Why are standard macros so complicated

Discussion of Common Lisp

Why are standard macros so complicated

Postby porky11 » Fri May 02, 2014 7:04 am

I'm new at this forum and have a question about the standard macros in common lisp.
When I macroexpand them, they include more let/let* than necessary and many functions, macros or tags (in tagbodys) I would normally not use. ('dolist in sbcl for example contains a truly-the macro)
If I define my own 'dolist macro I would write something like this:
Code: Select all
(defmacro my-dolist (list &body body)
  (let ((x (car list)) (list (cadr list)))
   `(let ((,x nil) (list ,list))
      (tagbody
      start
        (setq ,x (car list))
        (setq list (cdr list))
        ,@body
        (if list (go start))))))

If I check the time of my own macro, it is normally faster than the inbuilt 'dolist macro. Why doesn't sbcl (or clisp etc.) implement it the same way?
porky11
 
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Re: Why are standard macros so complicated

Postby edgar-rft » Sat May 03, 2014 1:19 pm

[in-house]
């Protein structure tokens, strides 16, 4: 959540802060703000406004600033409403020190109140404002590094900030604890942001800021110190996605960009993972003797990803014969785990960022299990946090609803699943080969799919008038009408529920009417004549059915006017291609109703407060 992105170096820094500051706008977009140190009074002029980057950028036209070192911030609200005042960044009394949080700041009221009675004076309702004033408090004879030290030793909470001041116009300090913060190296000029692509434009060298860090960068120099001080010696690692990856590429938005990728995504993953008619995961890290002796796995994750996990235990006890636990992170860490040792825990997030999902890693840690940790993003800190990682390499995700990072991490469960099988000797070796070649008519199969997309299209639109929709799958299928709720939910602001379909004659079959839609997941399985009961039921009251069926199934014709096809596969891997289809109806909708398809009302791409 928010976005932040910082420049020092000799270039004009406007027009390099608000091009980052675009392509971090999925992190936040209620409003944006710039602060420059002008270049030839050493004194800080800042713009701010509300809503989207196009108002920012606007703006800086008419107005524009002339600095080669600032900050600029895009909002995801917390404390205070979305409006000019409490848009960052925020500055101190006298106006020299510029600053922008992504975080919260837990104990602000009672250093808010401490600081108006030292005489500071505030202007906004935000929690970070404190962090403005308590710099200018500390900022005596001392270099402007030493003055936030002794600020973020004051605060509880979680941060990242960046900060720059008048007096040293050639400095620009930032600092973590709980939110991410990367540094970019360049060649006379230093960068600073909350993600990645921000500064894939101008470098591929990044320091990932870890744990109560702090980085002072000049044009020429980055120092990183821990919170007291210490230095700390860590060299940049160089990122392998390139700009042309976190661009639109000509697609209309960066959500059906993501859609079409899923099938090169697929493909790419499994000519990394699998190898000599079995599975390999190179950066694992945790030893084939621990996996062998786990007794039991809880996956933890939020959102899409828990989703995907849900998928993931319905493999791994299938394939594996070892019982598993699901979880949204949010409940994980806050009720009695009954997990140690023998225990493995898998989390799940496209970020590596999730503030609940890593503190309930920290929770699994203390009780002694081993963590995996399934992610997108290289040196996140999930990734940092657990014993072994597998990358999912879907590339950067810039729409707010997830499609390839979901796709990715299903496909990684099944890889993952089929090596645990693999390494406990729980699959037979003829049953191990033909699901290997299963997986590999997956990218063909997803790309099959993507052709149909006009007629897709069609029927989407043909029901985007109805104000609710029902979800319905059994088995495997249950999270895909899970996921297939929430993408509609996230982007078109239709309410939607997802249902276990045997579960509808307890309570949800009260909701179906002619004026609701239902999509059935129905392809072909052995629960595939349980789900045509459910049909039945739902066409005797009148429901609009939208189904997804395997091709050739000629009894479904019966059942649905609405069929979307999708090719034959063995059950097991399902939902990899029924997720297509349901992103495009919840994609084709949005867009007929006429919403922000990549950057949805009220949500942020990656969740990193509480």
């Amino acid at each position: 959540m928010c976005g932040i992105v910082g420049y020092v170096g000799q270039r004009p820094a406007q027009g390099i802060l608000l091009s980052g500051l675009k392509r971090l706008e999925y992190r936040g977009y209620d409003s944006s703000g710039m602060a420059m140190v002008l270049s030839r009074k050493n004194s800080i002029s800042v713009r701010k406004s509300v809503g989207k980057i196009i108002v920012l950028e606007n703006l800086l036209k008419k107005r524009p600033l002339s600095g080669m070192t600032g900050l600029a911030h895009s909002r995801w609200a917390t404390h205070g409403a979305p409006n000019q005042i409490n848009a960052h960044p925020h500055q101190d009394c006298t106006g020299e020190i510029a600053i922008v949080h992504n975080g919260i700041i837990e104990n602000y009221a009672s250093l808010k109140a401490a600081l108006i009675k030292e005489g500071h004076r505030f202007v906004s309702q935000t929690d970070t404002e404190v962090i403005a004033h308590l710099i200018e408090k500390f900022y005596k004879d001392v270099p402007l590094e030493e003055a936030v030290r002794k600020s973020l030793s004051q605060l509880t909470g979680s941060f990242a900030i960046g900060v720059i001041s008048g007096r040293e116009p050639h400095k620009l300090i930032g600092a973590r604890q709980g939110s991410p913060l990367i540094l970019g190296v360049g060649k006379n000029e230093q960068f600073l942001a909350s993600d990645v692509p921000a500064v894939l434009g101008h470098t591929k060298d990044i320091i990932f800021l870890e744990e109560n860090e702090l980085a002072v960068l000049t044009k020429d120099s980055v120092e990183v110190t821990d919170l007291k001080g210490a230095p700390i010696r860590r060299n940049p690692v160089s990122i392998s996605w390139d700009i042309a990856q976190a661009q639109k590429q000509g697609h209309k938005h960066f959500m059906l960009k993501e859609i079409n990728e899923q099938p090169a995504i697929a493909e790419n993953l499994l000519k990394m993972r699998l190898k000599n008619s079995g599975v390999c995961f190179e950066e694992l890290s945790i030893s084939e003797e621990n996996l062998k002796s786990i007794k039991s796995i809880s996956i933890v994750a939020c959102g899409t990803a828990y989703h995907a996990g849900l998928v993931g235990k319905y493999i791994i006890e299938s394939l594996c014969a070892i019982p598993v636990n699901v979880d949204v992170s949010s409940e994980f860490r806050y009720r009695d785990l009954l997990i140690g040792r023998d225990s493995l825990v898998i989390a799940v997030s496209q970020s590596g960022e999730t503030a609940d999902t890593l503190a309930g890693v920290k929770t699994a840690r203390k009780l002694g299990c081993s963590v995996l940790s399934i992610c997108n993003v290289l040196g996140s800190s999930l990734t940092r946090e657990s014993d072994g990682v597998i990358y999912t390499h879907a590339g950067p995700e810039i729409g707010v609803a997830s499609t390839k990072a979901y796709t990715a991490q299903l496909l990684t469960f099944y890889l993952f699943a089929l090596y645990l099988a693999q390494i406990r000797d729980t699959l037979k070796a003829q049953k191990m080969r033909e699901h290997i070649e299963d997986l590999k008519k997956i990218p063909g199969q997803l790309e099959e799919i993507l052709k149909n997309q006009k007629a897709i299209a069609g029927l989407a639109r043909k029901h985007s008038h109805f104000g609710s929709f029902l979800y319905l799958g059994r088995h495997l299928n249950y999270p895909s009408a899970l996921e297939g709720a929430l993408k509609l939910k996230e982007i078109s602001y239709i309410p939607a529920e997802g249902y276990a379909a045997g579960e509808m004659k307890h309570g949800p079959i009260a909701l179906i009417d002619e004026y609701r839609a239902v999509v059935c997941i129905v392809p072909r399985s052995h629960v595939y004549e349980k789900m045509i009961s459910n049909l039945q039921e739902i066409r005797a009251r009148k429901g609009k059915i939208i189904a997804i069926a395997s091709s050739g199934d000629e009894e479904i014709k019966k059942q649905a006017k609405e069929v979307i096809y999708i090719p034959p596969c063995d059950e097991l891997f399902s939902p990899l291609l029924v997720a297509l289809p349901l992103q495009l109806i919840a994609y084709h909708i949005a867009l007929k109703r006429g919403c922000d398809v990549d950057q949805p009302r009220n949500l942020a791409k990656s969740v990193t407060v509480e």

porky11 wrote:If I check the time of my own macro, it is normally faster than the inbuilt 'dolist macro. Why doesn't sbcl (or clisp etc.) implement it the same way?

Try the following code with your macro and see what happens. Then try the same with CL's DOLIST to see the difference:

Code: Select all
(let ((list '(1 2 3)))
  (my-dolist (x '(4 5 6))
    (print (+ x (pop list)))))

Then see Paul Graham's "On Lisp", Chapter 9 Variable Capture, especially Section 9.6 Avoiding Capture with Gensyms.

Your macro also misses the RESULT-FORM argument to DOLIST, the implict BLOCK named NIL, and the proper handling of RETURN and RETURN-FROM within the body.

The Common Lisp standard macros are part of the built-in Common Lisp "standard library" and must be prepared to be expanded in all imaginable situations and environments (even in scope of user-defined classes, types, and condition handlers), so you often see a plethora of bloat in the macroexpansions. But the Common Lisp compiler usually is capable to find and remove unused parts when compiling the expanded code.

- edgar
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